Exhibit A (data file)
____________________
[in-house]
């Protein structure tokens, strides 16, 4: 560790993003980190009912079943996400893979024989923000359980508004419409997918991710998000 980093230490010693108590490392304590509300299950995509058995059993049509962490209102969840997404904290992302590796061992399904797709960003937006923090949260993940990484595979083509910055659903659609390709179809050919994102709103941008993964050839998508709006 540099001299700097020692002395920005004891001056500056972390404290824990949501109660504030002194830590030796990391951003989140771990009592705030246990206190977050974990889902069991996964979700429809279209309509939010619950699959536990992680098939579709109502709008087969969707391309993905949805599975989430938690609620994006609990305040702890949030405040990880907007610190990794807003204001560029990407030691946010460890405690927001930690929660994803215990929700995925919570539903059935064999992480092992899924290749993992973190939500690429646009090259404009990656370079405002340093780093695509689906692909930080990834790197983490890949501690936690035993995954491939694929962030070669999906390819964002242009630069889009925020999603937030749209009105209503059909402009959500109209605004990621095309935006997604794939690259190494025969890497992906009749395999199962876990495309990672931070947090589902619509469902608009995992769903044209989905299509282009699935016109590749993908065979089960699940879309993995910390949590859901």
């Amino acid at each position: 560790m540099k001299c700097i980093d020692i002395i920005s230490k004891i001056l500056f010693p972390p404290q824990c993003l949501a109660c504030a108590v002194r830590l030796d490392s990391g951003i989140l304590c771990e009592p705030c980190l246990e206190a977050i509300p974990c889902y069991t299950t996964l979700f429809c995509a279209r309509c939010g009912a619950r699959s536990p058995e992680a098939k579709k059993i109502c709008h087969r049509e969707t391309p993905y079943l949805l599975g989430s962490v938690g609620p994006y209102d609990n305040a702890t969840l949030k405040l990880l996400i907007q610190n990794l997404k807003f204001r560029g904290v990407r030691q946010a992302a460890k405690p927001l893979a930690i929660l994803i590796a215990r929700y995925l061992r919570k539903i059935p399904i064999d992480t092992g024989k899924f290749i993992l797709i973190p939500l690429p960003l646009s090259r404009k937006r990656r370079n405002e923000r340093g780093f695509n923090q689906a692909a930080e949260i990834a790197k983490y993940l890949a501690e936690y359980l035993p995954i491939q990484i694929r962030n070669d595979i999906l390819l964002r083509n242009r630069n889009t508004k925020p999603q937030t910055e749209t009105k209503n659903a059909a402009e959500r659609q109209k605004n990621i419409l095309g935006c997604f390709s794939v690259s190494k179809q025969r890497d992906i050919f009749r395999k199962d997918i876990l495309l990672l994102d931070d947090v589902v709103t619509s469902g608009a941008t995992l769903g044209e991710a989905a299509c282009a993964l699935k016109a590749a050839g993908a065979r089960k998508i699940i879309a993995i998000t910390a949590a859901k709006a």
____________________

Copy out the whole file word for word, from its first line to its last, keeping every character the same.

[in-house]
């Protein structure tokens, strides 16, 4: 560790993003980190009912079943996400893979024989923000359980508004419409997918991710998000 980093230490010693108590490392304590509300299950995509058995059993049509962490209102969840997404904290992302590796061992399904797709960003937006923090949260993940990484595979083509910055659903659609390709179809050919994102709103941008993964050839998508709006 540099001299700097020692002395920005004891001056500056972390404290824990949501109660504030002194830590030796990391951003989140771990009592705030246990206190977050974990889902069991996964979700429809279209309509939010619950699959536990992680098939579709109502709008087969969707391309993905949805599975989430938690609620994006609990305040702890949030405040990880907007610190990794807003204001560029990407030691946010460890405690927001930690929660994803215990929700995925919570539903059935064999992480092992899924290749993992973190939500690429646009090259404009990656370079405002340093780093695509689906692909930080990834790197983490890949501690936690035993995954491939694929962030070669999906390819964002242009630069889009925020999603937030749209009105209503059909402009959500109209605004990621095309935006997604794939690259190494025969890497992906009749395999199962876990495309990672931070947090589902619509469902608009995992769903044209989905299509282009699935016109590749993908065979089960699940879309993995910390949590859901």
């Amino acid at each position: 560790m540099k001299c700097i980093d020692i002395i920005s230490k004891i001056l500056f010693p972390p404290q824990c993003l949501a109660c504030a108590v002194r830590l030796d490392s990391g951003i989140l304590c771990e009592p705030c980190l246990e206190a977050i509300p974990c889902y069991t299950t996964l979700f429809c995509a279209r309509c939010g009912a619950r699959s536990p058995e992680a098939k579709k059993i109502c709008h087969r049509e969707t391309p993905y079943l949805l599975g989430s962490v938690g609620p994006y209102d609990n305040a702890t969840l949030k405040l990880l996400i907007q610190n990794l997404k807003f204001r560029g904290v990407r030691q946010a992302a460890k405690p927001l893979a930690i929660l994803i590796a215990r929700y995925l061992r919570k539903i059935p399904i064999d992480t092992g024989k899924f290749i993992l797709i973190p939500l690429p960003l646009s090259r404009k937006r990656r370079n405002e923000r340093g780093f695509n923090q689906a692909a930080e949260i990834a790197k983490y993940l890949a501690e936690y359980l035993p995954i491939q990484i694929r962030n070669d595979i999906l390819l964002r083509n242009r630069n889009t508004k925020p999603q937030t910055e749209t009105k209503n659903a059909a402009e959500r659609q109209k605004n990621i419409l095309g935006c997604f390709s794939v690259s190494k179809q025969r890497d992906i050919f009749r395999k199962d997918i876990l495309l990672l994102d931070d947090v589902v709103t619509s469902g608009a941008t995992l769903g044209e991710a989905a299509c282009a993964l699935k016109a590749a050839g993908a065979r089960k998508i699940i879309a993995i998000t910390a949590a859901k709006a």